- The Washington Times - Thursday, November 1, 2001

NEW YORK - It was Isaac Stern's last standing ovation at Carnegie Hall. After some six decades and 200 performances there, Mr. Stern was gone. And yet he wasn't.

A month after his death at age 81, the man who prevented one of America's citadels of culture from being turned into an office tower was remembered Tuesday with a free concert inside the auditorium named for him.

The Isaac Stern Auditorium's 2,800 seats were all filled, and 400 other people watched the concert via closed-circuit TV elsewhere in the 110-year-old building.

"Welcome to Isaac Stern's favorite room," Carnegie Hall Board Chairman Sanford I. Weill told the audience. "Isaac loved to say what made Carnegie Hall so special was the spirit of Tchaikovsky, Horowitz, Toscanini and countless others in these walls. … Now Isaac joins those spirits within Carnegie Hall."

Mr. Weill's were the only words from the stage about Stern, one of the 20th-century's leading violinists who - in addition to his extraordinary ear for music - had an eye for young talent and a gift for speech.

The music did the speaking Tuesday.

The construction workers building the subterranean Zankel Hall addition halted their efforts, making way for Itzhak Perlman, Emanuel Ax, Yo-Yo Ma, Midori and other top musicians who paid tribute to the man who helped cultivate their talents and guide their stellar careers.

In a fitting tribute to the future, these performers were joined by 24-year-old violist Jessica Thompson and 23-year-old cellist Efe Baltacigil, who participated in the last two Isaac Stern chamber music workshops.

All four pieces on the program had special meaning for Stern.

The first was said to be one of his first great loves - the Allegretto ma non troppo from Beethoven's Op. 70 No. 2 trio. Pianist Joseph Kalichstein, violinist Jaime Laredo and cellist Sharon Robinson performed it with a playfulness and simplicity that artfully masked the complexity of the piece.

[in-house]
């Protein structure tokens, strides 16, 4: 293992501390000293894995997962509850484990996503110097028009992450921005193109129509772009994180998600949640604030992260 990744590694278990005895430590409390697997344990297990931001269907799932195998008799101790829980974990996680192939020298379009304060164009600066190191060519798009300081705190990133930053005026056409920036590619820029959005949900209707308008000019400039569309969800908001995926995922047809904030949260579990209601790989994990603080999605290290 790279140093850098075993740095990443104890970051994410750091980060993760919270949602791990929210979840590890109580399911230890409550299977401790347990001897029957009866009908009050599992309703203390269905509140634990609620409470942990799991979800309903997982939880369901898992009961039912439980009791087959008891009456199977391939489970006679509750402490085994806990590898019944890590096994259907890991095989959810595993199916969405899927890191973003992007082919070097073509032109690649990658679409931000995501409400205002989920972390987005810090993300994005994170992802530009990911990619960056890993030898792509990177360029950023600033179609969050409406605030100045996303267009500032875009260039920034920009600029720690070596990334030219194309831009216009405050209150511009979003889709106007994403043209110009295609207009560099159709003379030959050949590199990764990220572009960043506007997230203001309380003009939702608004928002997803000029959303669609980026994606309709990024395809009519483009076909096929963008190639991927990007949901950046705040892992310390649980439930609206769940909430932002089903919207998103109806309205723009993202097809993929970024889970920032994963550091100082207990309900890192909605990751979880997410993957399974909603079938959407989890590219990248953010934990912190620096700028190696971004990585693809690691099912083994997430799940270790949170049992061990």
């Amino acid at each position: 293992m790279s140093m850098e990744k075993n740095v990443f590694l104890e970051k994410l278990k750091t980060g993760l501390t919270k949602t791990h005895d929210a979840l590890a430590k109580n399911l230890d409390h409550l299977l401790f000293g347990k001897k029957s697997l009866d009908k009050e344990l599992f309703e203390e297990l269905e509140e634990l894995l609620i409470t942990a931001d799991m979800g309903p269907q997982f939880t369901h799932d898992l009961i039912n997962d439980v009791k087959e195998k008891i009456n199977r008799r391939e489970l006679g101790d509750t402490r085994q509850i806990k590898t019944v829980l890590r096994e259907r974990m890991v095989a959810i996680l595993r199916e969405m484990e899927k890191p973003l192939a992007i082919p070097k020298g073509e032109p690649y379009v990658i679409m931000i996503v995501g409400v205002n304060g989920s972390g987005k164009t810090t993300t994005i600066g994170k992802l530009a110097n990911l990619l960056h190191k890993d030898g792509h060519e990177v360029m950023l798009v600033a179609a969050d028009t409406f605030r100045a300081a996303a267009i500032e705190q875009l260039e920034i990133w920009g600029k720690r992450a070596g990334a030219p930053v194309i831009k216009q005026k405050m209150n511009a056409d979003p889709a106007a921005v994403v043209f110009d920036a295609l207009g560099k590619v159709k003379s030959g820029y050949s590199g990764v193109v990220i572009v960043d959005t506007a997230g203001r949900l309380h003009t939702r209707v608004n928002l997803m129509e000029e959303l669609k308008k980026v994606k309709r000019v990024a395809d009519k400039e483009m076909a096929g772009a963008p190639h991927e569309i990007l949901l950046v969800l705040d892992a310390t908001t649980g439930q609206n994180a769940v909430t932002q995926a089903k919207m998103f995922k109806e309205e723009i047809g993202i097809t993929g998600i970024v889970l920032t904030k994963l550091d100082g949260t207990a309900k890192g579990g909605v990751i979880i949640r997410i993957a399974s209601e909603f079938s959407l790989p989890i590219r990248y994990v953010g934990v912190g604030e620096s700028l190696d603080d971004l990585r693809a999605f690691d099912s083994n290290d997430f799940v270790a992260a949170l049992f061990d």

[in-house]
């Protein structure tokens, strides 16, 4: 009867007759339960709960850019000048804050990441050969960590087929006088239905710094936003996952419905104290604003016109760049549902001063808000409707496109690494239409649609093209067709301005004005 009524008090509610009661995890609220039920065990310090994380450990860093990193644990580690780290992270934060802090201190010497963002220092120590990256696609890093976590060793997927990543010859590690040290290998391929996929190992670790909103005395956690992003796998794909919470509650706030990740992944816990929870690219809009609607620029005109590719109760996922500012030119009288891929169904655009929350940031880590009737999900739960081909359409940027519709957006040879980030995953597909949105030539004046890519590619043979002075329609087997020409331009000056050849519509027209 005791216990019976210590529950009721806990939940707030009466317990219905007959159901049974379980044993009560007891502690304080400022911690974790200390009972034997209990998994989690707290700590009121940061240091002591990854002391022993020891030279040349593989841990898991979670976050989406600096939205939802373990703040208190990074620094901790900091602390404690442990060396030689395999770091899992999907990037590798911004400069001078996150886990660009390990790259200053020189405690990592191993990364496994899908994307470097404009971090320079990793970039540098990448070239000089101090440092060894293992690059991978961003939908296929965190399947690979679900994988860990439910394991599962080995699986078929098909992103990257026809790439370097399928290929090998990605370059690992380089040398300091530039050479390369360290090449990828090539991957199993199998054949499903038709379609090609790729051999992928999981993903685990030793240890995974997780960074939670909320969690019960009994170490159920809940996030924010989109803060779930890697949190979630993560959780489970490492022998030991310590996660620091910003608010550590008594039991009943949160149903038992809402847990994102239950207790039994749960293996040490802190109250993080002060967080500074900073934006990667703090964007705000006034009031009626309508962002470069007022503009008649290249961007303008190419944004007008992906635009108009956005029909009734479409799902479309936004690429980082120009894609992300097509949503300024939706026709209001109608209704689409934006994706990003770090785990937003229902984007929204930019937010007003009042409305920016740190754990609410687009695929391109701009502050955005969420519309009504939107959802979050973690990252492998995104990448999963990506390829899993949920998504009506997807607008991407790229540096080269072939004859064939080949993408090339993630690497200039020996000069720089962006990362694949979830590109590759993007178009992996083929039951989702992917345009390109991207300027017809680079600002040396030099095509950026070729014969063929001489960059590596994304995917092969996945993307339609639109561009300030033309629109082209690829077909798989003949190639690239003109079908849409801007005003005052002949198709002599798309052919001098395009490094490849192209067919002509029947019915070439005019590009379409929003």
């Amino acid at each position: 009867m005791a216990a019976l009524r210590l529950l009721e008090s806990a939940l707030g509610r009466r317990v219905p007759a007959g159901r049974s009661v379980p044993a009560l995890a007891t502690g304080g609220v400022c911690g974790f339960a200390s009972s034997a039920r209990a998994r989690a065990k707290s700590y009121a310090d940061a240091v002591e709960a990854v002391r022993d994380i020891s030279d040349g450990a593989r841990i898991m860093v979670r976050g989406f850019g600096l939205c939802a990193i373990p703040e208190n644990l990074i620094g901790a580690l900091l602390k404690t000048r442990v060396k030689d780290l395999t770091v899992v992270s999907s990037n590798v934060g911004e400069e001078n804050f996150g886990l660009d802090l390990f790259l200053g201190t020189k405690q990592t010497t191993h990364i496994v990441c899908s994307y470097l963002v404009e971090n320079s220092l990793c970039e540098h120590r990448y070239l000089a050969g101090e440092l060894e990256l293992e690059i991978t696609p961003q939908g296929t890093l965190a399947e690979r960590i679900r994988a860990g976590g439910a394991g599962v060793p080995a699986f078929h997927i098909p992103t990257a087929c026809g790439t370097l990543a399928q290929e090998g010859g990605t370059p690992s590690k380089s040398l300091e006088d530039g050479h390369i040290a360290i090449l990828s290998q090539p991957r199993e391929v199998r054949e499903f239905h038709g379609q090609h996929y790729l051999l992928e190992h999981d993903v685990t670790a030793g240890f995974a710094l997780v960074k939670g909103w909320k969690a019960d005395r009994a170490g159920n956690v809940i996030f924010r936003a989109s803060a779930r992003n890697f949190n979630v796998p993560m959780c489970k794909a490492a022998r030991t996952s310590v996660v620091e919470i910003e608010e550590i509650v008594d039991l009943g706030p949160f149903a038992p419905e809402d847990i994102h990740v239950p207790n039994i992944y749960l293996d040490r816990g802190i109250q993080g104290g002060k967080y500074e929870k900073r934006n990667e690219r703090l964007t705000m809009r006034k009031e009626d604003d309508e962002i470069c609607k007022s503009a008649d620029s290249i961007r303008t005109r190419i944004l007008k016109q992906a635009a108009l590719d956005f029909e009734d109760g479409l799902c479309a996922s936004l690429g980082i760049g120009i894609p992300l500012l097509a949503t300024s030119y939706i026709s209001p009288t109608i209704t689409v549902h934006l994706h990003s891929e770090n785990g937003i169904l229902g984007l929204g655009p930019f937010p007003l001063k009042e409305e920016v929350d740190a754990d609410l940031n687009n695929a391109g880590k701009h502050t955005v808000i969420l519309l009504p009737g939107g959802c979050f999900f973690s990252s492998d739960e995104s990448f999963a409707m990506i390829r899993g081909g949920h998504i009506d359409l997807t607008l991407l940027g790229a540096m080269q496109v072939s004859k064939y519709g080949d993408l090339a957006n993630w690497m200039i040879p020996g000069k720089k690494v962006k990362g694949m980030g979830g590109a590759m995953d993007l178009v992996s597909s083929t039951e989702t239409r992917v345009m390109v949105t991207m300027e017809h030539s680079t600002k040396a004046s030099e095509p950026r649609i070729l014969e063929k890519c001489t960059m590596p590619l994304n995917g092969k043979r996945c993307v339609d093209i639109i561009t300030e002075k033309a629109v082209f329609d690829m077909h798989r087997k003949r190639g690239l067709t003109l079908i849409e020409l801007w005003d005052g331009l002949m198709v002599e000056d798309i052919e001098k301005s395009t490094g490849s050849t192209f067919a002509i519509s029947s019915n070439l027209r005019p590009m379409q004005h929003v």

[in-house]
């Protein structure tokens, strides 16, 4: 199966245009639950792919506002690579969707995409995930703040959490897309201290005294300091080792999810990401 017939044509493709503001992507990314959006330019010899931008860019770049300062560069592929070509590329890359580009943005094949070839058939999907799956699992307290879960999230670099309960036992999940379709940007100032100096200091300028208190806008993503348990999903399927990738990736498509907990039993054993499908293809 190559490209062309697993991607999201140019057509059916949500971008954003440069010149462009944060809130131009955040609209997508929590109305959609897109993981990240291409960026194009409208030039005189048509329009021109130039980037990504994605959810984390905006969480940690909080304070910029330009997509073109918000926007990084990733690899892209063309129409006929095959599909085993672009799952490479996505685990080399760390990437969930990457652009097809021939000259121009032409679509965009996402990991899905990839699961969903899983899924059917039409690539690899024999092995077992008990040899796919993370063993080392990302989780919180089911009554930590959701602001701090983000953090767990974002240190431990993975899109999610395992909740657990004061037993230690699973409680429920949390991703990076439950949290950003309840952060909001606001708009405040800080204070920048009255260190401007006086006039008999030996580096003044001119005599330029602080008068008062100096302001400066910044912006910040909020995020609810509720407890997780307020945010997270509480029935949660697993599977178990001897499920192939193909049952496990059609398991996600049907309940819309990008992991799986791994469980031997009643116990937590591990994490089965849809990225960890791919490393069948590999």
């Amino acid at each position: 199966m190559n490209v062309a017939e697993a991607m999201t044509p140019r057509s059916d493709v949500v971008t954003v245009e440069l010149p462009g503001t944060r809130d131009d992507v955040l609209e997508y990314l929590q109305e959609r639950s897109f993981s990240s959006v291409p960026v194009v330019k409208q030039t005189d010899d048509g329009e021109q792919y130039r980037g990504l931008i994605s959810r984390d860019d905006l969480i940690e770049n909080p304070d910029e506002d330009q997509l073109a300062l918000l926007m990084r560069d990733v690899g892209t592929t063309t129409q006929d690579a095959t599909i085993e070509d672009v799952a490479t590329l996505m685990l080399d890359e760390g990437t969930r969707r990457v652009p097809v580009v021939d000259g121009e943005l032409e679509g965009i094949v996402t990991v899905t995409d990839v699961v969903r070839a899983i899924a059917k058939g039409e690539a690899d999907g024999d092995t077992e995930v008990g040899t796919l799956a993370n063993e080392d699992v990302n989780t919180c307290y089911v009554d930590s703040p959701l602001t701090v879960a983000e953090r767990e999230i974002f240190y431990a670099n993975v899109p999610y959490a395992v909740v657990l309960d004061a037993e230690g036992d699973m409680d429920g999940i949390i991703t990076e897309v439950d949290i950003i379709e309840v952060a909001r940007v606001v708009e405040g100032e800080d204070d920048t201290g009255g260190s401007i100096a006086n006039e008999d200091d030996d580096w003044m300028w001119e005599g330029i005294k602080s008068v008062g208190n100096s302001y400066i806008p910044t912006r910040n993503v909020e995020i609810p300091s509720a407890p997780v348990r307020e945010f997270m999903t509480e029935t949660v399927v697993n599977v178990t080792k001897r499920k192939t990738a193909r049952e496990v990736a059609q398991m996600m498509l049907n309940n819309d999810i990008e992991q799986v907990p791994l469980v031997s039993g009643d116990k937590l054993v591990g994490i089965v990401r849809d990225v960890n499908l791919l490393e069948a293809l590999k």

Next was the elegant Larghetto from Mozart's piano quartet K. 493, performed by pianist Ax, violinist Midori, Laredo on viola and Ma on cello. Mr. Stern performed this work many times, including his last concert at Carnegie Hall in 2000 and at his final performance, in Japan in May. Dvorak's Romance in F Minor, the only piece on the program in a minor key, was next. Itzhak Perlman and pianist Yefim Bronfman captured the sweet, yearning song that was a Stern favorite.

The concert culminated with the lush first movement of Brahms' Op. 18 sextet. Itzhak Perlman, Midori, Yo-Yo Ma and violist Pinchas Zukerman were joined by Ms. Thompson and Mr. Baltacigil. Mr. Stern, whose smiling, rabbinical face graced the cover of the program, would have loved seeing this intergenerational display of fire and passion.

Ms. Thompson, who is from Plymouth, Minn., is a recent graduate of the Curtis Institute of Music. She participated in the 2000 Isaac Stern workshop in Jerusalem last year. Mr. Baltacigil, a native of Istanbul, Turkey, studies at Curtis. He participated in Stern's final workshop at Carnegie Hall, four months before Stern's death.

Before the music began Tuesday, Mr. Weill recalled that one of Mr. Stern's grandchildren said at the funeral that his grandfather's soul did not die. "A little bit of it is now in all of us," Mr. Weill said.

He then invited the audience to give that final standing ovation.

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